But there’s another reason why I love this passage. Because it’s more than just a promise, it’s a call to action. Even as we hear Jesus’ message as a promise made to us, we must also hear it on behalf of all others, all of our sisters and brothers whatever their circumstances.

On behalf of those living in poverty in our cities and towns. Sometimes the poverty in places like ours can be harder to see, but it’s just as real to the poor who are living here.

We have to hear it on behalf of those who are captive to addictions of any kind, as this plague continues to sweep across our country, affecting so many places including our own.

We have to hear it on behalf of those who don’t have access for one reason or another to a good education, or to adequate health care. Who can’t find a good job to support their family. 

We have to hear it on behalf of people who are suffering in other parts of the world, not just within our own borders. We have to hear it on behalf of people who are living in places of violence and famine. 

We have to hear it on behalf of the women and children huddled in misery across our southern border because they fled violence at home with the hope that somehow, some way, they would be able to make it to a better life.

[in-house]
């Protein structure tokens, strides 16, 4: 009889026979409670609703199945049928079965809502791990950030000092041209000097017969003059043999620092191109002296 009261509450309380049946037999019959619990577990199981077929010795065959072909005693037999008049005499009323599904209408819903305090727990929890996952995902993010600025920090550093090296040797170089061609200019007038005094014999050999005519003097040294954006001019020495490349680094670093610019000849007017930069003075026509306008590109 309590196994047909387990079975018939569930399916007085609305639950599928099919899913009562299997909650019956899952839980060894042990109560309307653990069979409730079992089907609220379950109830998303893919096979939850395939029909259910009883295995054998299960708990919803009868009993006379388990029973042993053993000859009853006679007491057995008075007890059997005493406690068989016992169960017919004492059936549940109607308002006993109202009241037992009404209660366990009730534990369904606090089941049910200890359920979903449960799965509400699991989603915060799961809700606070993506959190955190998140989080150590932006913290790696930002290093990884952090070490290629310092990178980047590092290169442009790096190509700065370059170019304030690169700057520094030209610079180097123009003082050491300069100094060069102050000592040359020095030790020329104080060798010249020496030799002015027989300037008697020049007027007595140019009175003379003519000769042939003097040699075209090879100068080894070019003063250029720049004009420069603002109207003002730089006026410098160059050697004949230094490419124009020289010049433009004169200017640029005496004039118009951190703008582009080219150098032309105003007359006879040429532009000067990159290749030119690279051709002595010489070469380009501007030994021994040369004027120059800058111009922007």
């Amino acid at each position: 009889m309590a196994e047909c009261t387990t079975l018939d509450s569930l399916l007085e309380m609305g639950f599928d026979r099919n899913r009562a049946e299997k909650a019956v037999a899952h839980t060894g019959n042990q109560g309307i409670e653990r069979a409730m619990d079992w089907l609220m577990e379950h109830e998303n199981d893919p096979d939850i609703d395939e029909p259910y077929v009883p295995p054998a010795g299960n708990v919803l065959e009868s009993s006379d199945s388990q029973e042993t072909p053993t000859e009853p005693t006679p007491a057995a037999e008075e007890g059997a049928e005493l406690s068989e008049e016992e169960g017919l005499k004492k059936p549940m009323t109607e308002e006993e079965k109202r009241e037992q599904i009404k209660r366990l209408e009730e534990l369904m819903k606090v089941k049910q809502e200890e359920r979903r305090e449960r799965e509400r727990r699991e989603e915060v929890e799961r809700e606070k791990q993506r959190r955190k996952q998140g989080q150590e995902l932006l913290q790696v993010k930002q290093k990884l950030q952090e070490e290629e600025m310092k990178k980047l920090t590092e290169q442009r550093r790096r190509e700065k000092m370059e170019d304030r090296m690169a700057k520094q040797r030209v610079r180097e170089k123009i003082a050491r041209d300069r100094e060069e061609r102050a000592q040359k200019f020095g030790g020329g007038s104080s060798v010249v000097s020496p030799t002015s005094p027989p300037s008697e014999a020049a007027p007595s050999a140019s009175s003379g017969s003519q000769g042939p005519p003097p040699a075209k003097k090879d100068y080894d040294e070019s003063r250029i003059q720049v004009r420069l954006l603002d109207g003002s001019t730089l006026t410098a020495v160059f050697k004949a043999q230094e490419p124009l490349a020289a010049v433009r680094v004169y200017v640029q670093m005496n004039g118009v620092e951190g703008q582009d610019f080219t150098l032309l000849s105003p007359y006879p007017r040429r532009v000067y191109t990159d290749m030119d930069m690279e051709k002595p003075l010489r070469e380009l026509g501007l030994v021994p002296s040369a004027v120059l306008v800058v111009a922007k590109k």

The campesinosof Solentiname listened to this Gospel proclamation of good news to the poor and heard it as a message spoken for them, and they weren’t wrong. If we hear it as a promise made for us, we aren’t wrong either, but we also need to hear it on behalf of all the poor of this world, wherever they may be. 

Because it’s hard to imagine how anyone could immerse themselves in the Gospels and not come to the conclusion that this world we live in is not ordered in the way God intended it to be. 

Cardenal says the simple people who gathered to break open the Gospel in Solentiname “knew very well that it was the Spirit who made them speak—the same Spirit who inspired the Gospels.”[9]The same Spirit whose power filled Jesus on that long-ago day in the synagogue, according to Luke.[10]

May that same Spirit fill us, too, with power to hear and act on the good news of the Gospel.


[1]Luke 4:18-19 NRSV

[2]The Gospel in Solentiname, 64.



[5]Luke 4:14-21

[6]Solentiname, 65.


[8]Luke 4:18-19 NRSV

[9]Solentiname, xiii.

[10]Luke 4:14.